Cattle Fly Control
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Spring is here! We are finally starting to see some warm weather, sunshine, and green pastures. Spring and summer are my most favorite times of the year, even if they do bring pests, like flies. Flies love the farm and love your cattle. Get a jumpstart on controlling your fly population NOW!
Face flies feed on the nasal and eye secretions, hence their name. They can cause cattle to lose weight and increase the risk for pink eye. If pink eye is left untreated it can lead to blindness. Face flies lay their eggs on fresh cattle manure, and larvae develop in the manure and soil in about two to three weeks. Face flies typically move from animal to animal and don’t spend much time on one animal.
Horn flies are probably one of the more common flies and one of the biggest economic pests. Horn flies are biting flies and feed on the blood of cattle. Five hundred horn flies can remove one pint of blood from a cow each day. Horn flies are usually found on the shoulders, down the backs, and on the tail head of cattle. Horn flies remain on the cattle at all times, unlike the face flies that move from animal to animal.
Stable flies also are blood feeders, but feed much like face flies. Stable flies usually lay their eggs in decomposing, wet straw and can be found around hay bales. Stable flies like to feed on the legs and back of cattle.
Controlling flies is important. Failure to do so can reduce performance and money. Every one dollar spent on fly control gives the producer a return of five to ten dollars. There are a number of options that can be implemented. Each operation may differ, depending on the number of animals and resources.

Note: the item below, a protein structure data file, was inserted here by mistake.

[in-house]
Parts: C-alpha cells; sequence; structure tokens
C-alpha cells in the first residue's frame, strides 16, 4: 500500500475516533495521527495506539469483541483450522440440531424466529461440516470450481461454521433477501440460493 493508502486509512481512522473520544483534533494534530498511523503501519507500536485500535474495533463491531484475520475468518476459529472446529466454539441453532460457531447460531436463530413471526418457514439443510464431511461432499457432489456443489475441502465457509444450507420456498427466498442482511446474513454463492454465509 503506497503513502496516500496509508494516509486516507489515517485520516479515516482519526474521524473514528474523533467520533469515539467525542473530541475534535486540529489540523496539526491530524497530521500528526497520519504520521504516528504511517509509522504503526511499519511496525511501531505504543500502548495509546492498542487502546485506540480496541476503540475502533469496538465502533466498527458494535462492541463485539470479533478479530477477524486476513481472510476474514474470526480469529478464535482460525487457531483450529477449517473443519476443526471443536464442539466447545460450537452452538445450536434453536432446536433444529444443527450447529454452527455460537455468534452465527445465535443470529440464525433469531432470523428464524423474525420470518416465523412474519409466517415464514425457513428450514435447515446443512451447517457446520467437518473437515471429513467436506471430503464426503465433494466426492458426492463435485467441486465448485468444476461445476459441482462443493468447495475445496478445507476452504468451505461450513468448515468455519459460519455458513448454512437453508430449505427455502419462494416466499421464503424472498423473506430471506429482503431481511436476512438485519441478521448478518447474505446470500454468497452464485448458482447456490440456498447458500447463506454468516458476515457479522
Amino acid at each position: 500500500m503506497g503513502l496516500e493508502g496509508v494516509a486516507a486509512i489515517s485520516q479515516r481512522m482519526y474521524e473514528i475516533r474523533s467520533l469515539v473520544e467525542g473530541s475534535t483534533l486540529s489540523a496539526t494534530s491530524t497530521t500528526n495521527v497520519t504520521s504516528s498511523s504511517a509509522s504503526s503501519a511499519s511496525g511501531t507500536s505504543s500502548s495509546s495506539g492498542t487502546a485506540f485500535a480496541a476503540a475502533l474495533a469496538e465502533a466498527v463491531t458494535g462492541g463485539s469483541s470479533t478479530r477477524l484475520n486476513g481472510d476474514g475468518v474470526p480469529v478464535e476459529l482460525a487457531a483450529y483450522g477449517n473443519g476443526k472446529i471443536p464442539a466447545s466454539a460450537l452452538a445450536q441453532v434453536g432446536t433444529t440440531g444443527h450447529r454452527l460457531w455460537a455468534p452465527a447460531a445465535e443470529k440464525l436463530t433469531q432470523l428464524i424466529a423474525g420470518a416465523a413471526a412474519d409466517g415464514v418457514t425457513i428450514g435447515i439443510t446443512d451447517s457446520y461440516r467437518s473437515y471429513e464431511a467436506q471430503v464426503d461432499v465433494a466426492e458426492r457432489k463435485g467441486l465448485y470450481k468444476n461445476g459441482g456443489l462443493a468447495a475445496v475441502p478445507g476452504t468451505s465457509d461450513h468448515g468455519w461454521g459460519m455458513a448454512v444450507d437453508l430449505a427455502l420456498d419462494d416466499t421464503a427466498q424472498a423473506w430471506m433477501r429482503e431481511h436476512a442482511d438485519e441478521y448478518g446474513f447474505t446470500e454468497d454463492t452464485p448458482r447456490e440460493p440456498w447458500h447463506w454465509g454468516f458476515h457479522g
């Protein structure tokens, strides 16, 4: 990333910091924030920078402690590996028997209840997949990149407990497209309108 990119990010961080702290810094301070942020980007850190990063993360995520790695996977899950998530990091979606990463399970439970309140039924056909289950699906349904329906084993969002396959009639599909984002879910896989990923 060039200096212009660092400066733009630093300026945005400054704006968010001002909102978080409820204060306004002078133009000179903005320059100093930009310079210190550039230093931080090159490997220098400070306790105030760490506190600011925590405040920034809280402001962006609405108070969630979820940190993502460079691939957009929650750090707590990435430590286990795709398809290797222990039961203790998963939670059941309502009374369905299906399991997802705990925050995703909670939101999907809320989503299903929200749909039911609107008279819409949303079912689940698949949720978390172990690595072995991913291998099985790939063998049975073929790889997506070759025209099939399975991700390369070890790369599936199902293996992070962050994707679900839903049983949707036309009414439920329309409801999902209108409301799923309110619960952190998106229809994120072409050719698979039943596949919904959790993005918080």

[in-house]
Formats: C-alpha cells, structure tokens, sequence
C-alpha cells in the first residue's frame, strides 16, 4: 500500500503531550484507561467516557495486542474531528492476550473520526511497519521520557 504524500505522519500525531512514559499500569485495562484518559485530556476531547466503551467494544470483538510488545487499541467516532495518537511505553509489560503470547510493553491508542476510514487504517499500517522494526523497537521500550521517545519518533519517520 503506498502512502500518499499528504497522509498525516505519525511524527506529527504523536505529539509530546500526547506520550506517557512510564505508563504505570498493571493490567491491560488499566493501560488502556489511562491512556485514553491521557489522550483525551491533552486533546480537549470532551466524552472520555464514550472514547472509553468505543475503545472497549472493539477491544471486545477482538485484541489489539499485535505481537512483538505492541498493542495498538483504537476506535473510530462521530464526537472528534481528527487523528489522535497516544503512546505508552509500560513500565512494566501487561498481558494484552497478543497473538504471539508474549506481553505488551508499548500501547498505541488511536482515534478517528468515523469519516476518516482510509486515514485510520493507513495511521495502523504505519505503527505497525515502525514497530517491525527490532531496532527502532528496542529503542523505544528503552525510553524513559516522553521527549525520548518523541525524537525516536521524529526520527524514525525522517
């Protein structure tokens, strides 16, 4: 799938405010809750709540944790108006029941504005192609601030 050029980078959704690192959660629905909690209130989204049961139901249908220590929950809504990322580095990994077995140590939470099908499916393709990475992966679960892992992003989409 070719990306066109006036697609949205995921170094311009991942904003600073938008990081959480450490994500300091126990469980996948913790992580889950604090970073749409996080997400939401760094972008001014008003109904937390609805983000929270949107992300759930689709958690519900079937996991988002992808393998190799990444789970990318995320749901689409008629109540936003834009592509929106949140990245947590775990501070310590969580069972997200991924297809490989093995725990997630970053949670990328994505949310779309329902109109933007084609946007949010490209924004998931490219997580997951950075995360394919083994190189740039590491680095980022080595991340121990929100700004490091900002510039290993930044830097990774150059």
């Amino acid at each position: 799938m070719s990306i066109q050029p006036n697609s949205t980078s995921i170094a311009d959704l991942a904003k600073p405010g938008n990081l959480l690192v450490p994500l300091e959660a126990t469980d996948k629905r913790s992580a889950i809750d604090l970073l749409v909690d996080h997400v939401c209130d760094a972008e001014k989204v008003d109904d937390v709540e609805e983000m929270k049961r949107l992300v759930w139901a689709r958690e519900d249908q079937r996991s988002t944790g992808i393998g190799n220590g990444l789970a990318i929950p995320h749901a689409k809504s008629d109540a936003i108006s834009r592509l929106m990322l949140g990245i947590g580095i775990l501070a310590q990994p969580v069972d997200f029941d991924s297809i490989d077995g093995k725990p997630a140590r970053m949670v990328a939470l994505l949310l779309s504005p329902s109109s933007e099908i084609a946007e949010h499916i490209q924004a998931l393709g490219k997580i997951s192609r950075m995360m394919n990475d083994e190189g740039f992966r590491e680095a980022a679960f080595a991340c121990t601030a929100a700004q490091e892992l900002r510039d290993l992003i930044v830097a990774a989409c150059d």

Producers can use insecticides that can be fed to the animal; mineral supplement is usually the more common route. Cattle eat the mineral supplement and then it is excreted in the manure. The flies lay eggs in the manure and the insecticide in the manure stops the fly larvae from developing into adult flies. Insecticides do not work on adult flies that are already present on the farm. Other control methods include insecticide ear tags, back rubs, sprays, dusts, and pour-ons. Insecticide ear tags, or fly tags, work to kill flies that are present on the animal. They should not be applied until two hundred or more flies are present, and it is important to remove the fly tag in the fall to prevent flies from becoming resistant. Back rubs also provide effective control. It is important they are recharged every week or so. Back rubs should be placed near water or minerals so cattle have to walk under them. Sprays, dusts, and pour-ons are also good means to control fly populations. The biggest issue with using these methods is they can become labor intensive and will need to be reapplied every two to three weeks.
For more information, please contact Taylor Chavis, Extension Livestock Agent with North Carolina Cooperative Extension, Robeson County Center, at 910-671-3276, by firstname.lastname@example.org, or visit our website.